Ideally, the discussion leading up to the 33rd Africa Cup of Nations, which begins on Sunday as the hosts Cameroon face Burkina Faso in Yaoundé, would have centred on potential winners, surprise packages and stand-out players. Can Algeria defend their crown? Can Mohamed Salah inspire Egypt? Can a north African side win for only the third time in sub-Saharan Africa? Will Senegal, with their depth of talent, triumph for the first time? Why do Nigeria have an interim coach?

But instead the discussion, in England at least, has centred on which Premier League clubs will be worst affected by the tournament. A lot of international football can seem like an imposition on the club game but it feels as though the Cup of Nations is always having to justify its existence. More than any other competition, perhaps, it exemplifies the difficulties of drawing up a calendar for a truly global sport.

When the Ajax striker Sébastien Haller was asked whether he would be joining up with Ivory Coast or staying with his club, he reacted angrily. “This question shows disrespect for Africa,” he said. “Would this question ever be asked to a European player ahead of the Euros?”

He is almost certainly right about disrespect, but equally the Euros don’t clash with the European season. The issue seemed, superficially at least, to have been resolved in 2017 when the Confederation of African Football (Caf), three months after Issa Hayatou’s 29-year presidency was ended by his election defeat to Ahmad Ahmad, agreed to move the tournament to June-July as part of a wider rationalisation of the global calendar.

But in November the following year, because of issues with infrastructure, the Boko Haram insurgency and the Anglophone crisis, the 2019 tournament was shifted from Cameroon to Egypt, with Cameroon taking over 2021 (Ivory Coast, which had been scheduled to host in 2021, will now hold it in 2023, with the tournament in Guinea pushed back to 2025). Although it was moved by a week to avoid Ramadan, the 2019 tournament was staged, as planned, in the European summer.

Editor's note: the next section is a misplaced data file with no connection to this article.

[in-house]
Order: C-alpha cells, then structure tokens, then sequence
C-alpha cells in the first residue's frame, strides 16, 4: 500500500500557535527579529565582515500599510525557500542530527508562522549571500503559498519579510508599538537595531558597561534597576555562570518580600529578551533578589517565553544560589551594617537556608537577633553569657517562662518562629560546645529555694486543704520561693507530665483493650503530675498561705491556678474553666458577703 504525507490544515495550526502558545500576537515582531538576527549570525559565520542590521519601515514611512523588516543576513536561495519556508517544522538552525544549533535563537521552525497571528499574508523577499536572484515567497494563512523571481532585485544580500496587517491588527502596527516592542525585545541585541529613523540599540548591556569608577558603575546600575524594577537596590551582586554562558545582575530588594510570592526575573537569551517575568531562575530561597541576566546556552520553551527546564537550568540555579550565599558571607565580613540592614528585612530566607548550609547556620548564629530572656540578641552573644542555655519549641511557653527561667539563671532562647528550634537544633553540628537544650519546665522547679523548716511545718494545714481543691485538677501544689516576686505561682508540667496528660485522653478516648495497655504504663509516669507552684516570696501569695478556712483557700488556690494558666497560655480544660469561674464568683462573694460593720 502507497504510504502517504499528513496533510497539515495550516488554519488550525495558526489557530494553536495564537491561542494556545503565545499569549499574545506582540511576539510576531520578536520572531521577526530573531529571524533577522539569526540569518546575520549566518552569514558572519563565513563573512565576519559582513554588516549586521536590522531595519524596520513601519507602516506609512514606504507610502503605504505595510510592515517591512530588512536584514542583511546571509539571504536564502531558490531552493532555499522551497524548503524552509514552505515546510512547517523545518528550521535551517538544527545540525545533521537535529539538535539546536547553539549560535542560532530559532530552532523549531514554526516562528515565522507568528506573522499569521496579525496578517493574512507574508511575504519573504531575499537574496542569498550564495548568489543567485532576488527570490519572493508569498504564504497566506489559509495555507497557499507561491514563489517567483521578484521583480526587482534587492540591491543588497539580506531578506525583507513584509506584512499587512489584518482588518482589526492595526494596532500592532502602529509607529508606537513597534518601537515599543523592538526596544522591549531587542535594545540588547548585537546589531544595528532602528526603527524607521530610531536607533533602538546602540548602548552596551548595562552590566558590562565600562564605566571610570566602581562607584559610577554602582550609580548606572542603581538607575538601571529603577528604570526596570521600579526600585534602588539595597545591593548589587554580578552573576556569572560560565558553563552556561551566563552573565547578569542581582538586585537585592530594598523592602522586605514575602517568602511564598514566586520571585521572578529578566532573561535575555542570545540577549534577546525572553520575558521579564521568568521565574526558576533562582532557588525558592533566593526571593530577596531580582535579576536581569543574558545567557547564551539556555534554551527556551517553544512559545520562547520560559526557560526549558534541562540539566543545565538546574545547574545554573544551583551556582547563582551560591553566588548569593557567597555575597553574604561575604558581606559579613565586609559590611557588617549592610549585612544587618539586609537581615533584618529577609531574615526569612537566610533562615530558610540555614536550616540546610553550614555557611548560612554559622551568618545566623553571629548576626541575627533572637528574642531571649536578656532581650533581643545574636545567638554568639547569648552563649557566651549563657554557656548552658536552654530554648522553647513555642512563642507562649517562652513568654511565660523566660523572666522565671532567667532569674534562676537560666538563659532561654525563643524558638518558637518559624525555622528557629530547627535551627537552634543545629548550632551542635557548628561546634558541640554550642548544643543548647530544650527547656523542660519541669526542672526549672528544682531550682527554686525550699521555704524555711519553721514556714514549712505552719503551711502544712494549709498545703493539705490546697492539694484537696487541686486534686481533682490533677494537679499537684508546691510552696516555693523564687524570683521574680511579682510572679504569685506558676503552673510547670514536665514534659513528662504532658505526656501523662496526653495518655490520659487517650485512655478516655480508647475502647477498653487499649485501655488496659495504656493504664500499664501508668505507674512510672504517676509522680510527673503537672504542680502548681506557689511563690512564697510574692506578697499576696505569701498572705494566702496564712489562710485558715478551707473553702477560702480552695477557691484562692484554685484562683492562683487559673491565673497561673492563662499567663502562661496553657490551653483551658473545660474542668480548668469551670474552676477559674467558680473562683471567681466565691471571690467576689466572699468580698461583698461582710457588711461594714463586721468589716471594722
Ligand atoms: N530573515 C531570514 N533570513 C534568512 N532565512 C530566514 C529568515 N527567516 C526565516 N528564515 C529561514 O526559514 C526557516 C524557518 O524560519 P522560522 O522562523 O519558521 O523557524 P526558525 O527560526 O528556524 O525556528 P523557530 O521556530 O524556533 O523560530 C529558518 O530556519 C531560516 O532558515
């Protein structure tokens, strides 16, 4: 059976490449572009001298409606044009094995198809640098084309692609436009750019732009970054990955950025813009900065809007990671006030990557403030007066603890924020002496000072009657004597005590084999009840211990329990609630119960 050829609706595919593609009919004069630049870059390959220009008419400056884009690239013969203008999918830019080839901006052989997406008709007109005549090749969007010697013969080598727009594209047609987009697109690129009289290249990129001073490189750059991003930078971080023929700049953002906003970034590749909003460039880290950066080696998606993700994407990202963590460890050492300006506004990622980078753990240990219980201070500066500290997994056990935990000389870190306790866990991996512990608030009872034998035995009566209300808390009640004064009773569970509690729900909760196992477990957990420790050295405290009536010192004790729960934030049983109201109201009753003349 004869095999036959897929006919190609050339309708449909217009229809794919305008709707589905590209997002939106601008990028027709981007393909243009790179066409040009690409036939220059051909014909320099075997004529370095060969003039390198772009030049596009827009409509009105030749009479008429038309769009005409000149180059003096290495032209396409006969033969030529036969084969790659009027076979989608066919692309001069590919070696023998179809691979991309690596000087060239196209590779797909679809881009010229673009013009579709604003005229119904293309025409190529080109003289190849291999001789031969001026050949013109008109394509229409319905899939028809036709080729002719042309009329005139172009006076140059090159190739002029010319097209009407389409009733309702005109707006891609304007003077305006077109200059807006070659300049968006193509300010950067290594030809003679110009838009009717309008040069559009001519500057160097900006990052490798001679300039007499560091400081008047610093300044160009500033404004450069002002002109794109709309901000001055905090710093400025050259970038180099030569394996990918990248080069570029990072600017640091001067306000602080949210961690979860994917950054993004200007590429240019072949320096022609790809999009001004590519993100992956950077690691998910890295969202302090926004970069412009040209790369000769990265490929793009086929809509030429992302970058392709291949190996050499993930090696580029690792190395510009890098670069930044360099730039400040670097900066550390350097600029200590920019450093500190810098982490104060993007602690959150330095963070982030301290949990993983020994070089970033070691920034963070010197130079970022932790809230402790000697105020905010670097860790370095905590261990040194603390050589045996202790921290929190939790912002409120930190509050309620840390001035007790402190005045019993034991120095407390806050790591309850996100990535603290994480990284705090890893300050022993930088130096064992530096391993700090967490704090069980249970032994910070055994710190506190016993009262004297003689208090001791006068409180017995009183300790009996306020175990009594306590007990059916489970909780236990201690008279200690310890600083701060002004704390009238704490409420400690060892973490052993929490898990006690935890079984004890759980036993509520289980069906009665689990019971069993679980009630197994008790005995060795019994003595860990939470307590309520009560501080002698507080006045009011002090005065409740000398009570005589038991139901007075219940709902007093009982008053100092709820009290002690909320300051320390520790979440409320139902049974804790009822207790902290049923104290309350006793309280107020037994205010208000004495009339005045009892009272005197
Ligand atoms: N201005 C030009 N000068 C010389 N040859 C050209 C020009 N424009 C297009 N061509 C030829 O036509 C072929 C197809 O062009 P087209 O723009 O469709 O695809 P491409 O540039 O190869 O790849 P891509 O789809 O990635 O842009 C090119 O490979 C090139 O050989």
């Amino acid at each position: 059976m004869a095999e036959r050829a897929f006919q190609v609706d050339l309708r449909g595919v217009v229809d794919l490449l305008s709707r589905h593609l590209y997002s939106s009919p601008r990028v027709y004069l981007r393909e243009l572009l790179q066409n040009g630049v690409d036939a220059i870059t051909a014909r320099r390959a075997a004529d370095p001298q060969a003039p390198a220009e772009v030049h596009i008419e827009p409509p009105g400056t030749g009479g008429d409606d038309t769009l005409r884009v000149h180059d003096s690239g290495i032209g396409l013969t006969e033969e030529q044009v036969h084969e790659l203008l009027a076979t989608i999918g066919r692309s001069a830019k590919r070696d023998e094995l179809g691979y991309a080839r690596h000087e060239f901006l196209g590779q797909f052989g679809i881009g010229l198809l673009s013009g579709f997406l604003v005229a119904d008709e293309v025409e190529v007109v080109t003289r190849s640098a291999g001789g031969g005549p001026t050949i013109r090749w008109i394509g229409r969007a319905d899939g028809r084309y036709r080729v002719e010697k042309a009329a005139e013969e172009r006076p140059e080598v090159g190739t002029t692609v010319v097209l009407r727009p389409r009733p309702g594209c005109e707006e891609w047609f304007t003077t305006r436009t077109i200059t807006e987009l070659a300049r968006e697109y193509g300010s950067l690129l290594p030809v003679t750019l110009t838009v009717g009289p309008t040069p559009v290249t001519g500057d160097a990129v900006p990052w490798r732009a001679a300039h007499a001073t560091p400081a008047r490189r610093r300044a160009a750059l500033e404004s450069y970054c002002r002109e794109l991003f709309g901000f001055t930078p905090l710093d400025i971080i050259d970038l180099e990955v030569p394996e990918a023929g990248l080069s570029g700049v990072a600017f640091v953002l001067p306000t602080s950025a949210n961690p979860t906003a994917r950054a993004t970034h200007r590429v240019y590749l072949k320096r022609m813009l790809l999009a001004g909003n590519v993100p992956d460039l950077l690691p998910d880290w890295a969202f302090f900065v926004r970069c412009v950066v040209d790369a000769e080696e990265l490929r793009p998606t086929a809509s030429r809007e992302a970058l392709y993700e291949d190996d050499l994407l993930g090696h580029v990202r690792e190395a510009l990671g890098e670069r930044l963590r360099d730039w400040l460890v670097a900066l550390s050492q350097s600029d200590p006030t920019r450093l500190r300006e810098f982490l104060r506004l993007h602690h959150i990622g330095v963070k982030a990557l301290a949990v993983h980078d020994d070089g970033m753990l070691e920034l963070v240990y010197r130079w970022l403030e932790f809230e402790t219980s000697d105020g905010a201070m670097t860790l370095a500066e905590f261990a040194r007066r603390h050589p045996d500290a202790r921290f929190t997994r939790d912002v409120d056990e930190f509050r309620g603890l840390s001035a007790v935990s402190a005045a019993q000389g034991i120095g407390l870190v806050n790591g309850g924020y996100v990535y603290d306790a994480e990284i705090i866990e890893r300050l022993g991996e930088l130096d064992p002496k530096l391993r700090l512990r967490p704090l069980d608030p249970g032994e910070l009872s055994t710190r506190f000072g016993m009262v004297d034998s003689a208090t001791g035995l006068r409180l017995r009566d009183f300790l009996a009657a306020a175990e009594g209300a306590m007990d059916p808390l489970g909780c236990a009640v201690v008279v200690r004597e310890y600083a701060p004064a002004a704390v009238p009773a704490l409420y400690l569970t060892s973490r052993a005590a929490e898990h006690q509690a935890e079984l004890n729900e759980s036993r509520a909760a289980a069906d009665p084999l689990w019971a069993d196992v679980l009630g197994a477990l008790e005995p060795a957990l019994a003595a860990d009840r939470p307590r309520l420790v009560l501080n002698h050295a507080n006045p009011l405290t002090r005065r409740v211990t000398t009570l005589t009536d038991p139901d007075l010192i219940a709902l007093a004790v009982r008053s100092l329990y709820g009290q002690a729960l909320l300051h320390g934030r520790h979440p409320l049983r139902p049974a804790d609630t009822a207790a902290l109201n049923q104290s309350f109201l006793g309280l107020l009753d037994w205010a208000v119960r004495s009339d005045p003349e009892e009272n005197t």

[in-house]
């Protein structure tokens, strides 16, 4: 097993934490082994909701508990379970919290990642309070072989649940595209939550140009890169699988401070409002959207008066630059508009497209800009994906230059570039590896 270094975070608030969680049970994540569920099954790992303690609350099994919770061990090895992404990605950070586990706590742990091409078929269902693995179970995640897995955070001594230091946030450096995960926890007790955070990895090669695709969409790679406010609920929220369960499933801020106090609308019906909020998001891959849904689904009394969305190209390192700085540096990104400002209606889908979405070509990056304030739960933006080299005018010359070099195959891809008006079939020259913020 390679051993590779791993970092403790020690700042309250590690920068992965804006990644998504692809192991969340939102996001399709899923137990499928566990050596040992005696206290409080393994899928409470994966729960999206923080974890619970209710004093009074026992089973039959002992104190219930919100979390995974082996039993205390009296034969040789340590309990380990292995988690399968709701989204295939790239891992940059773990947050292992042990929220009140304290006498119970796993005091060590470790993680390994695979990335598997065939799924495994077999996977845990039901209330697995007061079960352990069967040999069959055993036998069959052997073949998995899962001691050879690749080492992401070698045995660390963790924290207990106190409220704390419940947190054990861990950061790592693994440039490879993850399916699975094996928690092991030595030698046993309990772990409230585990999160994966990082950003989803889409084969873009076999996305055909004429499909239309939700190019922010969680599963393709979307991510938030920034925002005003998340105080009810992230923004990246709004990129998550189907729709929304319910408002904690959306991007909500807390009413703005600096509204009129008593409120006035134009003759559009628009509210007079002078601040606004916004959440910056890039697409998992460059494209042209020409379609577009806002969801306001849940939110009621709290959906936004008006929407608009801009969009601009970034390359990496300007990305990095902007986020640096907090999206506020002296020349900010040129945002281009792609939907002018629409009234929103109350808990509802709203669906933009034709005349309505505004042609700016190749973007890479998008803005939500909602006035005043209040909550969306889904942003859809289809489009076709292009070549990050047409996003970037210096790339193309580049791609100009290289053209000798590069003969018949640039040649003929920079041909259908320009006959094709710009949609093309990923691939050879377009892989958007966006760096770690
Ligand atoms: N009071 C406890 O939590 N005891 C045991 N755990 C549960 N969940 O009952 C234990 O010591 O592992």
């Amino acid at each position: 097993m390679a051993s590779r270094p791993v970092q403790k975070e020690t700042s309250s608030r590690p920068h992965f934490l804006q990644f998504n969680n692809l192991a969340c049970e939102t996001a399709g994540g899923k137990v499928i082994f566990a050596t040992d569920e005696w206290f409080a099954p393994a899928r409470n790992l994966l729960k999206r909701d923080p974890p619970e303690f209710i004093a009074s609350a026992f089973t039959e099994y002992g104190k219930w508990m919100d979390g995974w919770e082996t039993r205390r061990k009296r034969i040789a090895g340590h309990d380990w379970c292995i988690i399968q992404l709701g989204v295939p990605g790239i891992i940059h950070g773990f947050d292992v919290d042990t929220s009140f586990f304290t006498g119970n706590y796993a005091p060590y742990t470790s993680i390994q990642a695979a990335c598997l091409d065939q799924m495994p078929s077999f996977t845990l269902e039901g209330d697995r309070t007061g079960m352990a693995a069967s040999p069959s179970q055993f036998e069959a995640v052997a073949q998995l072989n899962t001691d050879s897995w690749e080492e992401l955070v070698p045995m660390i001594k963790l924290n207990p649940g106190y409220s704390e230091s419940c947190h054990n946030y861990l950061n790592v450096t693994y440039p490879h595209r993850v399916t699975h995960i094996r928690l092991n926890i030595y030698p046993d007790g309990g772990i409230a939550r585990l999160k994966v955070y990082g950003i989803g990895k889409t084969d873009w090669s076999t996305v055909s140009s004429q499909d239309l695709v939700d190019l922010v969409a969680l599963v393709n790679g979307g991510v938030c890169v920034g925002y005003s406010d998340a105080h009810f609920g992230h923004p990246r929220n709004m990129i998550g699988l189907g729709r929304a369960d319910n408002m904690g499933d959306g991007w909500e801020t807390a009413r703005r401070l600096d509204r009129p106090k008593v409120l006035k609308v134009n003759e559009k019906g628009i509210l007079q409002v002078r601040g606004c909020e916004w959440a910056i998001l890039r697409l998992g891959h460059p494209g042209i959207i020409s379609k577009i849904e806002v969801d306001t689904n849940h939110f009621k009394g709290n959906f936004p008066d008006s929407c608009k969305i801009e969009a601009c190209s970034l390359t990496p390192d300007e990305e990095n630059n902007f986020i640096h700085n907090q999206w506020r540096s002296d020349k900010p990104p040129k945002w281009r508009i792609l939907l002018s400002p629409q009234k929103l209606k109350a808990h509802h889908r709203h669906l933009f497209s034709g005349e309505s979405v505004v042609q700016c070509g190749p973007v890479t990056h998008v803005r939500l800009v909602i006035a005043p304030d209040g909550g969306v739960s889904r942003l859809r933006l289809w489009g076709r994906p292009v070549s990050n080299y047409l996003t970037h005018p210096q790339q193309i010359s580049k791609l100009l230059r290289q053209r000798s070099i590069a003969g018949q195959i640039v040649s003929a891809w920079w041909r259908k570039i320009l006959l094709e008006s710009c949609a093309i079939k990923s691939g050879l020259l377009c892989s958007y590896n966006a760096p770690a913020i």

A vendor holds schedules for the Africa Cup of Nations in Yaoundé, the capital of Cameroon
A vendor holds schedules for the Africa Cup of Nations in Yaoundé. Cameroon, unlike many recent hosts, has a match-going culture. Photograph: Daniel Beloumou Olomo/AFP/Getty Images

In January 2020, though, Caf decided to return to January‑February for 2021 because of “the challenge of unfavourable climatic conditions” with a June tournament catching the end of the first rainy season. Quite why this was not considered a problem in 2019 has never been explained.

As it turns out, with Covid forcing the tournament to be postponed to this year, it’s just as well the tournament is January-February or it would end just four months before the World Cup starts – although as it is Al Ahly will play Monterrey in the Club World Cup on 5 February, the day before the Cup of Nations final, which seems less than ideal for the six Ahly players in the Egypt squad. The 2023 Cup of Nations is still scheduled for June-July even though average rainfall in Abidjan in June is slightly over double that of Yaoundé. Can you play tournament football when there’s 270mm of rain a day? We’ll find out.